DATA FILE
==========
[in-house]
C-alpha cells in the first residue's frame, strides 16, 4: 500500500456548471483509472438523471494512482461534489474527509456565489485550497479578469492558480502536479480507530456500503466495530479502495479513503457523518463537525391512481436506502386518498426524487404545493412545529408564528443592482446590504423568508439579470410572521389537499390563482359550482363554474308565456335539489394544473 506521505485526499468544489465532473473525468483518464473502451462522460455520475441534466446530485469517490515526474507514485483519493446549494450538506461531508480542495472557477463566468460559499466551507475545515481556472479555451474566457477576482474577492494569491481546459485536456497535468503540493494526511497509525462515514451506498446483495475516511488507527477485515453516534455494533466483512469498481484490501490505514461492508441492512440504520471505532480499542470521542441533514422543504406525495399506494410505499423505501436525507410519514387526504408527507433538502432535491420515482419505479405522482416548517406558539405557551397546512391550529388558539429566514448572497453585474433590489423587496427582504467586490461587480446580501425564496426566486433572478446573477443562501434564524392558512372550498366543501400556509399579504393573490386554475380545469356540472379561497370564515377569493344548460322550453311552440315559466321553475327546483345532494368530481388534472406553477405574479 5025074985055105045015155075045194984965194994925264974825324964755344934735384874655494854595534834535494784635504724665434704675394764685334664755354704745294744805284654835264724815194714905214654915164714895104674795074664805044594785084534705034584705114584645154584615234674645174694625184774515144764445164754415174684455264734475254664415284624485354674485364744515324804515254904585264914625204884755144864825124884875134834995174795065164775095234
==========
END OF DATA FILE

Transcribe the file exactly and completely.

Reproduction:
[in-house]
C-alpha cells in the first residue's frame, strides 16, 4: 500500500456548471483509472438523471494512482461534489474527509456565489485550497479578469492558480502536479480507530456500503466495530479502495479513503457523518463537525391512481436506502386518498426524487404545493412545529408564528443592482446590504423568508439579470410572521389537499390563482359550482363554474308565456335539489394544473 506521505485526499468544489465532473473525468483518464473502451462522460455520475441534466446530485469517490515526474507514485483519493446549494450538506461531508480542495472557477463566468460559499466551507475545515481556472479555451474566457477576482474577492494569491481546459485536456497535468503540493494526511497509525462515514451506498446483495475516511488507527477485515453516534455494533466483512469498481484490501490505514461492508441492512440504520471505532480499542470521542441533514422543504406525495399506494410505499423505501436525507410519514387526504408527507433538502432535491420515482419505479405522482416548517406558539405557551397546512391550529388558539429566514448572497453585474433590489423587496427582504467586490461587480446580501425564496426566486433572478446573477443562501434564524392558512372550498366543501400556509399579504393573490386554475380545469356540472379561497370564515377569493344548460322550453311552440315559466321553475327546483345532494368530481388534472406553477405574479 5025074985055105045015155075045194984965194994925264974825324964755344934735384874655494854595534834535494784635504724665434704675394764685334664755354704745294744805284654835264724815194714905214654915164714895104674795074664805044594785084534705034584705114584645154584615234674645174694625184774515144764445164754415174684455264734475254664415284624485354674485364744515324804515254904585264914625204884755144864825124884875134834995174795065164775095234